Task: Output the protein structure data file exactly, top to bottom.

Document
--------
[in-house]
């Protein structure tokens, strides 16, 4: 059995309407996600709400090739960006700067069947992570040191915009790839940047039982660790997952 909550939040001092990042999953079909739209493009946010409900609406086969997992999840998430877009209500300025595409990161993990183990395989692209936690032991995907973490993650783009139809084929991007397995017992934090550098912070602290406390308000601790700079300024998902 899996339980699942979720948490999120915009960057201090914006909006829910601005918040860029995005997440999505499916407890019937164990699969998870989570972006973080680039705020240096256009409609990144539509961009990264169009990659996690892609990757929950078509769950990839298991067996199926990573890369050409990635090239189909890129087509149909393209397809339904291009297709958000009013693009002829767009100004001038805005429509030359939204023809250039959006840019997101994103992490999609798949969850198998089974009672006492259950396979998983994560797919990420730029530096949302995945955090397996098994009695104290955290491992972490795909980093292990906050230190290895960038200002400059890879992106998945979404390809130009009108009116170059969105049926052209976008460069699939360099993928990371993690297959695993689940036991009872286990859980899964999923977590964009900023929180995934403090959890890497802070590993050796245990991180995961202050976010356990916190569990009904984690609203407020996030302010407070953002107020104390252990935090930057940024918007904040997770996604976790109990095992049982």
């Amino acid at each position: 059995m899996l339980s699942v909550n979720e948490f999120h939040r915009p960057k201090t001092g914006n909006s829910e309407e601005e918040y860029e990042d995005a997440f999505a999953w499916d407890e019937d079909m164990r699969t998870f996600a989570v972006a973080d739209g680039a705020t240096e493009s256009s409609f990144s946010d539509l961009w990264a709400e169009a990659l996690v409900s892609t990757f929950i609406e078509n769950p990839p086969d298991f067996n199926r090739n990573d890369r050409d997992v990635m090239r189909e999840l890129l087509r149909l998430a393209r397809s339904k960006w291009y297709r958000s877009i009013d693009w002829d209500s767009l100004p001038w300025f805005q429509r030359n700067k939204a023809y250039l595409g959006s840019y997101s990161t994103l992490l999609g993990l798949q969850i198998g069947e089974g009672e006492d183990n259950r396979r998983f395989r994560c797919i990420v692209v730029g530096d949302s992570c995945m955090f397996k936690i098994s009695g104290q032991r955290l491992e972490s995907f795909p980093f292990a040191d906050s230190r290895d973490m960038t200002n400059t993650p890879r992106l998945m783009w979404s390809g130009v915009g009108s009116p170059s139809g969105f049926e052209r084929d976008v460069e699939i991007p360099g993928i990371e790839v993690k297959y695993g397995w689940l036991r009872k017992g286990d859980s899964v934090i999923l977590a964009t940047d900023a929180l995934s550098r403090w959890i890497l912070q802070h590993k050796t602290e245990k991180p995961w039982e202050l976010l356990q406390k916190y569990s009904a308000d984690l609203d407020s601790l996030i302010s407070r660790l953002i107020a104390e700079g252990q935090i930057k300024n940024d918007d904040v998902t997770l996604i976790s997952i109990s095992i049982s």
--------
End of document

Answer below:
[in-house]
């Protein structure tokens, strides 16, 4: 059995309407996600709400090739960006700067069947992570040191915009790839940047039982660790997952 909550939040001092990042999953079909739209493009946010409900609406086969997992999840998430877009209500300025595409990161993990183990395989692209936690032991995907973490993650783009139809084929991007397995017992934090550098912070602290406390308000601790700079300024998902 899996339980699942979720948490999120915009960057201090914006909006829910601005918040860029995005997440999505499916407890019937164990699969998870989570972006973080680039705020240096256009409609990144539509961009990264169009990659996690892609990757929950078509769950990839298991067996199926990573890369050409990635090239189909890129087509149909393209397809339904291009297709958000009013693009002829767009100004001038805005429509030359939204023809250039959006840019997101994103992490999609798949969850198998089974009672006492259950396979998983994560797919990420730029530096949302995945955090397996098994009695104290955290491992972490795909980093292990906050230190290895960038200002400059890879992106998945979404390809130009009108009116170059969105049926052209976008460069699939360099993928990371993690297959695993689940036991009872286990859980899964999923977590964009900023929180995934403090959890890497802070590993050796245990991180995961202050976010356990916190569990009904984690609203407020996030302010407070953002107020104390252990935090930057940024918007904040997770996604976790109990095992049982």
């Amino acid at each position: 059995m899996l339980s699942v909550n979720e948490f999120h939040r915009p960057k201090t001092g914006n909006s829910e309407e601005e918040y860029e990042d995005a997440f999505a999953w499916d407890e019937d079909m164990r699969t998870f996600a989570v972006a973080d739209g680039a705020t240096e493009s256009s409609f990144s946010d539509l961009w990264a709400e169009a990659l996690v409900s892609t990757f929950i609406e078509n769950p990839p086969d298991f067996n199926r090739n990573d890369r050409d997992v990635m090239r189909e999840l890129l087509r149909l998430a393209r397809s339904k960006w291009y297709r958000s877009i009013d693009w002829d209500s767009l100004p001038w300025f805005q429509r030359n700067k939204a023809y250039l595409g959006s840019y997101s990161t994103l992490l999609g993990l798949q969850i198998g069947e089974g009672e006492d183990n259950r396979r998983f395989r994560c797919i990420v692209v730029g530096d949302s992570c995945m955090f397996k936690i098994s009695g104290q032991r955290l491992e972490s995907f795909p980093f292990a040191d906050s230190r290895d973490m960038t200002n400059t993650p890879r992106l998945m783009w979404s390809g130009v915009g009108s009116p170059s139809g969105f049926e052209r084929d976008v460069e699939i991007p360099g993928i990371e790839v993690k297959y695993g397995w689940l036991r009872k017992g286990d859980s899964v934090i999923l977590a964009t940047d900023a929180l995934s550098r403090w959890i890497l912070q802070h590993k050796t602290e245990k991180p995961w039982e202050l976010l356990q406390k916190y569990s009904a308000d984690l609203d407020s601790l996030i302010s407070r660790l953002i107020a104390e700079g252990q935090i930057k300024n940024d918007d904040v998902t997770l996604i976790s997952i109990s095992i049982s």